Technology is the biggest driver in all industry, and in 2020 we saw how the COVID-19 pandemic made us rethink how we use technology in VFX. This was particularly apparent in the rapid pivot to remote workflows as a necessity during lock-down for business continuity.
Where stringent security requirements had been a barrier previously, the relaxation of some of these rules has allowed VFX companies to provide more flexibility to their workers while continuing to deliver great work. This will likely continue into 2021, and as VFX vendors, we need to work with major studios to ensure that while security remains paramount, we are able to maintain this much-needed flexibility. A wonderful side effect is a more stable work-life integration, which will likely see more parents (particularly women) continue in VFX careers for longer.
2021 will also be a year of how we access and manage the global talent network. Physical distance is no longer an impediment to hiring someone, so VFX vendors will need to assess how to manage people in a global context; teams that don’t necessarily reside in the same city, or even country. This not only includes daily interactions and production workflows, but also how to deal with longer-term career management, work health and safety, as well as address the very real mental health concerns that many of us face — some as a result of prolonged isolation.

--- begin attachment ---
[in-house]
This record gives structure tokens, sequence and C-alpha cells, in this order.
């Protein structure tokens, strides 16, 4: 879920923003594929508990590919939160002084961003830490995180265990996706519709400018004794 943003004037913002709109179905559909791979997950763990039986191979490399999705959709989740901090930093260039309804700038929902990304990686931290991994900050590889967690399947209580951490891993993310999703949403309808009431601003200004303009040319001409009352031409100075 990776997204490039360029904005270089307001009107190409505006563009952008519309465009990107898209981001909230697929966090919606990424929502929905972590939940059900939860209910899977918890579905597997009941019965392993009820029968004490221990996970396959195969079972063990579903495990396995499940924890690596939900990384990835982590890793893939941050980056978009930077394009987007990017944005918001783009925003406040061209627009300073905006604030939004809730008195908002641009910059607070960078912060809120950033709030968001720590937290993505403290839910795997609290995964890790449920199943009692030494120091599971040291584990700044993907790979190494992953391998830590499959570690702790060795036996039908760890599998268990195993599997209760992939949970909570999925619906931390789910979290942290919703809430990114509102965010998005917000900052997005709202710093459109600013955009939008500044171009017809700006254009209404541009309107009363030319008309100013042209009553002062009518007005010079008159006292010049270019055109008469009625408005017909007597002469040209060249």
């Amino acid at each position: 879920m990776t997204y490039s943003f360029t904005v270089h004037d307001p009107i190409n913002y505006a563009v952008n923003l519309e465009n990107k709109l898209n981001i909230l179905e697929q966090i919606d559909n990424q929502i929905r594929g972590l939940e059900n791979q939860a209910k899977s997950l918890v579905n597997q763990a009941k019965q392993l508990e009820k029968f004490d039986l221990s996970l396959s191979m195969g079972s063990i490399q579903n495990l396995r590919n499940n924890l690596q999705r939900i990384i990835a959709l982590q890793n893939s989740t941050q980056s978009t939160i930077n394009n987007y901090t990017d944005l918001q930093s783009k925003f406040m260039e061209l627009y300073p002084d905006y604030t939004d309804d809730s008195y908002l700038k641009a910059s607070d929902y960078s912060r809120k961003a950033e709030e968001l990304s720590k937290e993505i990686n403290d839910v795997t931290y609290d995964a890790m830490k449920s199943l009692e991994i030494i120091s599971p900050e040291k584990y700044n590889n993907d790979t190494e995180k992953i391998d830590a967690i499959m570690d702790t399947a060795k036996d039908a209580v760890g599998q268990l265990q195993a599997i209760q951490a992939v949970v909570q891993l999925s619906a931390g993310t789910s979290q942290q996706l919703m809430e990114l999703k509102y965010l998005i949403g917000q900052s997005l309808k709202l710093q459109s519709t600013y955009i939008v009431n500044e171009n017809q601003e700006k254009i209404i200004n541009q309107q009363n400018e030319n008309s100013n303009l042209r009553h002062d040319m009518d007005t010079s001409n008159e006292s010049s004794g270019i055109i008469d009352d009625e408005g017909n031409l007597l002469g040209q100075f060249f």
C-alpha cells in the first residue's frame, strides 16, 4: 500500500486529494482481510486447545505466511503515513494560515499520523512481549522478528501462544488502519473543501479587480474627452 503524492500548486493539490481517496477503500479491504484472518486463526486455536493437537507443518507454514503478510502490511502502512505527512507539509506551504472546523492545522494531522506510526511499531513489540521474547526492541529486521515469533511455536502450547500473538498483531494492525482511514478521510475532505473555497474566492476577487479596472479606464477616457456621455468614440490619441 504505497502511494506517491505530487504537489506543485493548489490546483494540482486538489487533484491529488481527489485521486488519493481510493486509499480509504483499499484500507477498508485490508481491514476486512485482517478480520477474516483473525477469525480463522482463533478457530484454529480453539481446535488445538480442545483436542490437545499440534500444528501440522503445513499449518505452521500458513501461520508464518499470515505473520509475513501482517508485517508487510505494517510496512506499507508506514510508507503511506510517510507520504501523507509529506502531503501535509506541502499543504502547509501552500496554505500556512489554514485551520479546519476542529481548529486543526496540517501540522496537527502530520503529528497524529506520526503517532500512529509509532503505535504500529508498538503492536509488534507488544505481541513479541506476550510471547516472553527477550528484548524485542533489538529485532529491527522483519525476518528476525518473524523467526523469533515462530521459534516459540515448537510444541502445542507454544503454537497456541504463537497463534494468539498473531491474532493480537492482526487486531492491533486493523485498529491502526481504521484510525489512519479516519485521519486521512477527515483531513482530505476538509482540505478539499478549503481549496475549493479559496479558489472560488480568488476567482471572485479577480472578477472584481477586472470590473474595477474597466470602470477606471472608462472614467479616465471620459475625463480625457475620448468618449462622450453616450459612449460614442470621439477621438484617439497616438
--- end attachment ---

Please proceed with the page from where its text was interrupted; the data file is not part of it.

VFX is a mature industry and it is evolving into a new phase. Larger conglomerates are amalgamating to become super entities, while others are becoming leaner, more agile and more disseminated, whose nimbleness can provide cost efficiencies. Barriers to entry are becoming less due to the remote working transformation and the global workforce. Embracing advances in technology will be a key driver to success. The uptick in virtual production will continue and the likely confluence of gaming and filmmaking.
Most importantly, culture remains the single most distinctive piece of the VFX puzzle. My heart goes out to anyone that lost their job, lost someone that they loved, or was in lock-down for the greater good. 2021 needs to be a year that we say there is no “us” or “them”. We are one — one driving force, coming together to change industry culture from the top down and the bottom up. We are collaborative, making great things to inspire people. We are human and we need open and honest communication all around in order to change the industry and make it a better place for all.
Jennie Zeiher is Head of Business Development at Rising Sun Pictures (https://rsp.com.au) in Adelaide, Australia.